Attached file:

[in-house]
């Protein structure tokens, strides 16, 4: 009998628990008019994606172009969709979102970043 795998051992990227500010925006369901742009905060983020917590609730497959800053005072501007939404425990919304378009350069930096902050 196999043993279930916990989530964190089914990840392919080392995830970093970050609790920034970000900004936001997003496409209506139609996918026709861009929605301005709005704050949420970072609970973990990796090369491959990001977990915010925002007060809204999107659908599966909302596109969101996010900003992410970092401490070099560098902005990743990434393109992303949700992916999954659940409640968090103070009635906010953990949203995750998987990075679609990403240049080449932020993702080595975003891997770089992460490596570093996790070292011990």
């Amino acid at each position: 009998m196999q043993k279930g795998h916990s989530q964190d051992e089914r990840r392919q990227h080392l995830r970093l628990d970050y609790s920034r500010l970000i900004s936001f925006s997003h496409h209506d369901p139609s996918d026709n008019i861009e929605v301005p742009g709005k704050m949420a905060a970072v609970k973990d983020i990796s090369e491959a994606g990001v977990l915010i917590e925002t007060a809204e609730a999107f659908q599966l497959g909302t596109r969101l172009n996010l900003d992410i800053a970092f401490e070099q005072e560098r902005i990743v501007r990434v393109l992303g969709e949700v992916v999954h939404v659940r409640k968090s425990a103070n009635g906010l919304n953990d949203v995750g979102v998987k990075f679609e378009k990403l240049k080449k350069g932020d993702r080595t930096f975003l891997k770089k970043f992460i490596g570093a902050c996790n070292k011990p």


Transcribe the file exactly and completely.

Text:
[in-house]
């Protein structure tokens, strides 16, 4: 009998628990008019994606172009969709979102970043 795998051992990227500010925006369901742009905060983020917590609730497959800053005072501007939404425990919304378009350069930096902050 196999043993279930916990989530964190089914990840392919080392995830970093970050609790920034970000900004936001997003496409209506139609996918026709861009929605301005709005704050949420970072609970973990990796090369491959990001977990915010925002007060809204999107659908599966909302596109969101996010900003992410970092401490070099560098902005990743990434393109992303949700992916999954659940409640968090103070009635906010953990949203995750998987990075679609990403240049080449932020993702080595975003891997770089992460490596570093996790070292011990």
């Amino acid at each position: 009998m196999q043993k279930g795998h916990s989530q964190d051992e089914r990840r392919q990227h080392l995830r970093l628990d970050y609790s920034r500010l970000i900004s936001f925006s997003h496409h209506d369901p139609s996918d026709n008019i861009e929605v301005p742009g709005k704050m949420a905060a970072v609970k973990d983020i990796s090369e491959a994606g990001v977990l915010i917590e925002t007060a809204e609730a999107f659908q599966l497959g909302t596109r969101l172009n996010l900003d992410i800053a970092f401490e070099q005072e560098r902005i990743v501007r990434v393109l992303g969709e949700v992916v999954h939404v659940r409640k968090s425990a103070n009635g906010l919304n953990d949203v995750g979102v998987k990075f679609e378009k990403l240049k080449k350069g932020d993702r080595t930096f975003l891997k770089k970043f992460i490596g570093a902050c996790n070292k011990p």